September 4, 2009

Dark Clouds from Kudlow

Let me get that three day weekend off to a rippin' start. Lawrence Kudlow, the financial community's most inveterate optimist, looks in the lobs numbers and sees dark clouds:

Veep Joe Biden is out there saying the Obama stimulus plan has saved or created 150,000 jobs in the administrationís first 100 days and another 600,000 in its second 100 days. But he sure isnít talking about small-business jobs.

In fact, itís hard to know what heís talking about. Uncle Sam has borrowed $388 billion in the second quarter and is scheduled to borrow $406 billion in the third quarter and nearly $500 billion in the fourth. In order to provide $152 billion in so-called fiscal stimulus, the government is draining close to $800 billion from the private-sector savings supply -- $800 billion that will not be invested in new-business enterprises, including small businesses.

Borrowing from Peter to redistribute to Paul is not fiscal stimulus. Itís a fiscal depressant. Small businesses are having enough trouble getting their hands on credit. And now they canít find enough capital for new start-ups. The government prospers, but the small-business sector sinks.

Kudlow's point is the differential between the payroll survey and the household survey. This was a staple of his when they were flipped (some Texas guy was President) and the job growth was in the household survey, which captures entrepreneurial and small company jobs. He felt it bullish Schumpeterianism that big company jobs were losing to start ups.

Now the trend has reversed. Big companies and government are adding workers, and the household survey losses are staggering.

Happy Labor Day!

Posted by John Kranz at September 4, 2009 5:47 PM

Let's see ... 750,000 jobs created or "saved" in 200 days. Take them all as created and disregard the "saved" business for the canard that it is ... and we have 750K new jobs in just over six and a half months, or 115,384 jobs per month. Stuart Varney tells me it takes 100,000 jobs per month just to keep the unemployment rate constant. So the question is, if Uncle Joe is going to make up specious job creation claims why doesn't he claim enough to make a difference?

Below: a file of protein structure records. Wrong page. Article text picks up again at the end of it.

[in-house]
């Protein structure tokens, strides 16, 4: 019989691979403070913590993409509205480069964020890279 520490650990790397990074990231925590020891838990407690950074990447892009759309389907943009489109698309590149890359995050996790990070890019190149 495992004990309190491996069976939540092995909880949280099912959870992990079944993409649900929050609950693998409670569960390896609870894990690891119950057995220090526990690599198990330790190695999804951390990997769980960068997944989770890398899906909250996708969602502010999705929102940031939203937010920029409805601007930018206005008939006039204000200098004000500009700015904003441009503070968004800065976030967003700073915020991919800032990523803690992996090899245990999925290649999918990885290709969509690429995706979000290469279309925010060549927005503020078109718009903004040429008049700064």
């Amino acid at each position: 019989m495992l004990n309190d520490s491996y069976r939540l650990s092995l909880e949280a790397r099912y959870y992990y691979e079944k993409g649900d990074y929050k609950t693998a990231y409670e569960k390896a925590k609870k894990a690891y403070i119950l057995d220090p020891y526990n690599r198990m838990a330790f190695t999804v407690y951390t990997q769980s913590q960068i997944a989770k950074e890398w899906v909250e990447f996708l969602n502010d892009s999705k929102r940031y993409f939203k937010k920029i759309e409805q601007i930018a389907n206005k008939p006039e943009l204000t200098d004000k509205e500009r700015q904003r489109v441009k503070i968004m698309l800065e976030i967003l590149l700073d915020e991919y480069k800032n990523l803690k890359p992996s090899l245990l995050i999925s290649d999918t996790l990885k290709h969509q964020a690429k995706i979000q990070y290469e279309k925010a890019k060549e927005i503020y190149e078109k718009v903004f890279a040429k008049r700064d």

Damn. I should have seen it in the first place. He can't claim administration policies are making a difference because everyone can plainly see that nothing has changed.

Posted by: johngalt at September 4, 2009 9:22 PM

You will have to forgive me my lack of understanding of economics, but it takes 100,000 jobs per month to keep the unemployment rate constant? If the unemployment rate is 5% then that means that 2 million new workers enter the job market each month? Do retiring workers count as lost jobs? I thought this huge "boomer" generation would mean that more workers are retiring than entering the work force. Is my problem that I have assumed the word "new" in jobs "created"? In all these wonderful stats can every worker who gets laid off from one job, but finds another be counted as a job "created"?

Posted by: Silence Dogood at September 6, 2009 3:08 AM

It depends on the population and how fast it's growing; the current unemployment rate is not a factor, but a cause. So if you have 150 million workers (which is different than a total population of 300 million) with 2% population growth, then assuming that the work force has the same population growth, you'll need 3 million new jobs a year, or 250,000 per month. The number of new jobs needed to keep unemployment stable, you see, will increase as the population increases.

Retired workers do not count as "lost" jobs, not if the counting is done properly. The statistics you see about "jobs created" or "jobs lost" are net numbers. That's why if a manufacturing worker is laid off but finds a new manufacturing job quickly enough, that by itself is zero change. It explains why you might have a few thousand jobs lost one month in any given sector, then a gain of a few thousand jobs the next month. It's also common that one sector will lose jobs while another gains, because workers go into different types of jobs.

U.S. worker population growth is still sufficient to replace retiring baby boomers, even though their numbers are considerable. We're not yet to the level of Russia and Japan, whose total populations (not just labor forces) are actually shrinking now. France is nearly in the same boat; right now it's importing enough African Muslims.

Posted by: Perry Eidelbus at September 6, 2009 9:47 PM | What do you think? [3]